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July 2012, New England

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Re: July 2012, New England

Post  NHGardener on 7/19/2012, 1:37 pm

Cape Coddess - Looks like you are not alone in that! A quick google found this

http://www.motherearthnews.com/Organic-Gardening/Garden-Slugs.aspx

I have some pine needles in the yard, even tho I think the slug population has dwindled a little, I'll still throw some on there and see how it works.

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Re: July 2012, New England

Post  CapeCoddess on 7/19/2012, 2:59 pm

I LOVE Mother Earth News! Maybe I read that and that's why I left the pine needles on. *shrug* I should try them on my hosta.

It's good to read alot...I never know what's sitting there in the back of my li'l brain and will filter forward. Very Happy

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Re: July 2012, New England

Post  Pollinator on 7/19/2012, 5:44 pm

@boffer wrote:
I've got one cuke and one squash in my greenhouse. The cuke is getting pollinated by itself and doing great, but I've been struggling to hand pollinate the squash. I guess the bees in my neck of the woods don't like squash! Funny thing though, I've never seen any bees in the greenhouse.

Is your cuke a parthenocarpic (seedless) variety? These don't require pollination - in fact pollination will degrade their quality, as the seeds are quite coarse, when they are produced. Parthenocarpic cuke varieties are usually recommend for greenhouse production. I don't know of any parthenocarpic squash, though.

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Re: July 2012, New England

Post  Pollinator on 7/19/2012, 5:48 pm

@hruten wrote: After checking, there doesn't seem to be a lot of pollen in the male flowers?!? suggestions?

Squash pollen is very large and very yellow, so it is highly visible. Cucumber pollen is much finer and paler in color, so it's hard to see.

If it is actually disappearing later in the day, it's a good sign, as it may be getting used up. But more likely, it's just the visiblity thing.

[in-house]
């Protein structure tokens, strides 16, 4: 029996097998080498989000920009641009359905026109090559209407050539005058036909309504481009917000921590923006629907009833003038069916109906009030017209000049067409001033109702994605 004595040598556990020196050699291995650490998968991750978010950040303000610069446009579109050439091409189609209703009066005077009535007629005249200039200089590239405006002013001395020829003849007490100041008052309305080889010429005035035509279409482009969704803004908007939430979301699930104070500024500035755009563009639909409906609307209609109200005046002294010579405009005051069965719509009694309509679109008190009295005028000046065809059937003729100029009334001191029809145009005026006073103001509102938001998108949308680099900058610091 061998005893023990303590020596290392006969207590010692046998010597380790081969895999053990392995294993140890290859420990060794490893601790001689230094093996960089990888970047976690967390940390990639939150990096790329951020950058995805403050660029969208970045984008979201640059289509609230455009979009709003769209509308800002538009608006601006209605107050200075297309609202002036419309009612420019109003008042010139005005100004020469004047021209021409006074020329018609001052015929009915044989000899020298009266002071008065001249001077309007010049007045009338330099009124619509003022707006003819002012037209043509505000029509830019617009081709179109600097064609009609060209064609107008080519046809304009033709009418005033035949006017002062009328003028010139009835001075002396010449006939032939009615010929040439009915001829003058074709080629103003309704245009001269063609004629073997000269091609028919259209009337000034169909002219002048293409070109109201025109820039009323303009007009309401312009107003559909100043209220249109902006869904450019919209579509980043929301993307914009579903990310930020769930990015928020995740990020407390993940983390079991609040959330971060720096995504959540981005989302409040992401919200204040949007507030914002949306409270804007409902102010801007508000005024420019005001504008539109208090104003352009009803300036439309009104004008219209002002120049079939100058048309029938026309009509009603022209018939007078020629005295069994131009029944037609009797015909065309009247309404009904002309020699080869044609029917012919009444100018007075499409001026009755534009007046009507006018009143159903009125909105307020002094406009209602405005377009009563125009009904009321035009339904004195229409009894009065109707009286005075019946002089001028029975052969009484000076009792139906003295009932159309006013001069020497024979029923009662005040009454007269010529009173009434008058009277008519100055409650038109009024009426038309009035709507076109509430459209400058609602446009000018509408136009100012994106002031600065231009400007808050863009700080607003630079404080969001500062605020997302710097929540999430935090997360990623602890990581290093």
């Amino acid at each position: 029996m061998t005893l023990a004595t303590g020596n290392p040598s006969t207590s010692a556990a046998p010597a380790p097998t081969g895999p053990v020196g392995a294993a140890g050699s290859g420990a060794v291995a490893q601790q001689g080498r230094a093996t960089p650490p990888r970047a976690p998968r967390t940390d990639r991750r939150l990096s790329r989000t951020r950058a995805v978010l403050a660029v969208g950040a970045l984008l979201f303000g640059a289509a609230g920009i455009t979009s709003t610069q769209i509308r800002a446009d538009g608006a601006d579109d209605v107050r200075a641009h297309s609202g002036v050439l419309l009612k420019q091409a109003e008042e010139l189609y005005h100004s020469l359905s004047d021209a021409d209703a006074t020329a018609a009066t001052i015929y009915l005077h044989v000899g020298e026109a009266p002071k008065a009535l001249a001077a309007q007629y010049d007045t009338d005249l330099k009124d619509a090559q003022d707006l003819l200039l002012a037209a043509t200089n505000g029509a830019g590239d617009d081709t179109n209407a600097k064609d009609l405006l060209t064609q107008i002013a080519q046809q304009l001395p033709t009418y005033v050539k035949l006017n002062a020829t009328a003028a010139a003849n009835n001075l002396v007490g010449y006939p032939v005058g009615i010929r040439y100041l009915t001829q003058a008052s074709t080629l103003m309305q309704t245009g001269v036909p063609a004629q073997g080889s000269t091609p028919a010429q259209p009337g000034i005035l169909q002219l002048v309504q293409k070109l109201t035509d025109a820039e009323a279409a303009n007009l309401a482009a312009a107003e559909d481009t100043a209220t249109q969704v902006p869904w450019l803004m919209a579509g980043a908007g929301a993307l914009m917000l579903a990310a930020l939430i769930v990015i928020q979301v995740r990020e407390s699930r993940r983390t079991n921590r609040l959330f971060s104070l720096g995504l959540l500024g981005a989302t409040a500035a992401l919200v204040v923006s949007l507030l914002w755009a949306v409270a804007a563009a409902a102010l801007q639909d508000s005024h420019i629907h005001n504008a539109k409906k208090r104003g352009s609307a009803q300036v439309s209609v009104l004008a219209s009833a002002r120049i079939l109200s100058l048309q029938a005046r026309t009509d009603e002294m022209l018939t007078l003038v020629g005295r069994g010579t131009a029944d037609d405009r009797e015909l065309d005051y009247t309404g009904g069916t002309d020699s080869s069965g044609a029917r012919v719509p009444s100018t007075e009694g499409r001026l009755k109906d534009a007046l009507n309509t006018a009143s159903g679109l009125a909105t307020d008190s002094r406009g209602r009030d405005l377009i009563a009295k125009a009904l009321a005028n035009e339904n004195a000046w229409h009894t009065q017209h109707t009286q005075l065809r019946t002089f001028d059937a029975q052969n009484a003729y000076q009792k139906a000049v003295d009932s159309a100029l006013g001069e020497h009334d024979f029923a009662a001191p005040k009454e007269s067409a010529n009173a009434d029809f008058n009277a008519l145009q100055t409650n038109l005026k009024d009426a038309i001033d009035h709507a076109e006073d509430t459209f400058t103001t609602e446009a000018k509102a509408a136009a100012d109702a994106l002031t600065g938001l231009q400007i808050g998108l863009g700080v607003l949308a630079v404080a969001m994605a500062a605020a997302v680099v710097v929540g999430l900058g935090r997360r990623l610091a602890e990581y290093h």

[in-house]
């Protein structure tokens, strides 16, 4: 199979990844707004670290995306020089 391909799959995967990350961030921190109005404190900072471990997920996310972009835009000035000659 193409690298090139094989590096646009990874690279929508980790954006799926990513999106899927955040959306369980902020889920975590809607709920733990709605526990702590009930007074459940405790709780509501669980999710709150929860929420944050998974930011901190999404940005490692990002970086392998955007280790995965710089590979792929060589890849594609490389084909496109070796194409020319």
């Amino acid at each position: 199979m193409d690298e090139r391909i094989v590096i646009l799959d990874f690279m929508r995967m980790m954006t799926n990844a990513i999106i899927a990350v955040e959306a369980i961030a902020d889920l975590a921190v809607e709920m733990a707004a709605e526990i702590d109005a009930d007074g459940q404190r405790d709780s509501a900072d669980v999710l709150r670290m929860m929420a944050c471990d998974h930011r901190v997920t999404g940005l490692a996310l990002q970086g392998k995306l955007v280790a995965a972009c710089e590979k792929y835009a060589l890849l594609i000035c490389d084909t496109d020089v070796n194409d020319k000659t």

Best time to hand pollinate is just after the dew is dry.


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Re: July 2012, New England

Post  hruten on 7/19/2012, 7:37 pm

I tried with a very small paint brush, but I'm not sure I did anything. I saw no residue on the dark brown bristles. However, I did see bumblebees out there today!! Hopefully they will take care of it for me.

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Re: July 2012, New England

Post  camprn on 7/19/2012, 9:36 pm

NHG your gardens are looking fabulous!
My cherry tomatoes have finally grown enough to start the Florida weave. The aubergine are going crazy with the hot weather we have had. On one plant this morning I had 8 blooms... so excited!. I have to start freezing some of my beet greens and swiss chard.

Are any of you planning on entering anything into you local agricultural fairs? I am going to bring some fresh vegetables. I hope the tomatoes are done by then. Last year the judges were quite mystified by my gilberties. I may try the baking contest, but that is going to depend upon the weather... Will also bring canned goods, some stained glass, and for the first time this year, Honey. I just got my acrylic boxes for comb honey today, so hopefully there is comb honey for cutting. I am also entering chunk and extracted honey. I guess Welsh honey judging is full of rules and quite strict. I will find out study The Cheshire Fair is at the end of the month.

I ended up with 2.5 gallons (about 30 pounds) of honey the other day. I am going to barter a bit of that for a nice haul of red raspberries. okay

The past few days the bees have been doing this funny communal behavior called washboarding. No one knows why they do this.

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There are certain pursuits which, if not wholly poetic and true, do at least suggest a nobler and finer relation to nature than we know. The keeping of bees, for instance. ~ Henry David Thoreau

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Bees Washboarding

Post  memart1 on 7/19/2012, 9:58 pm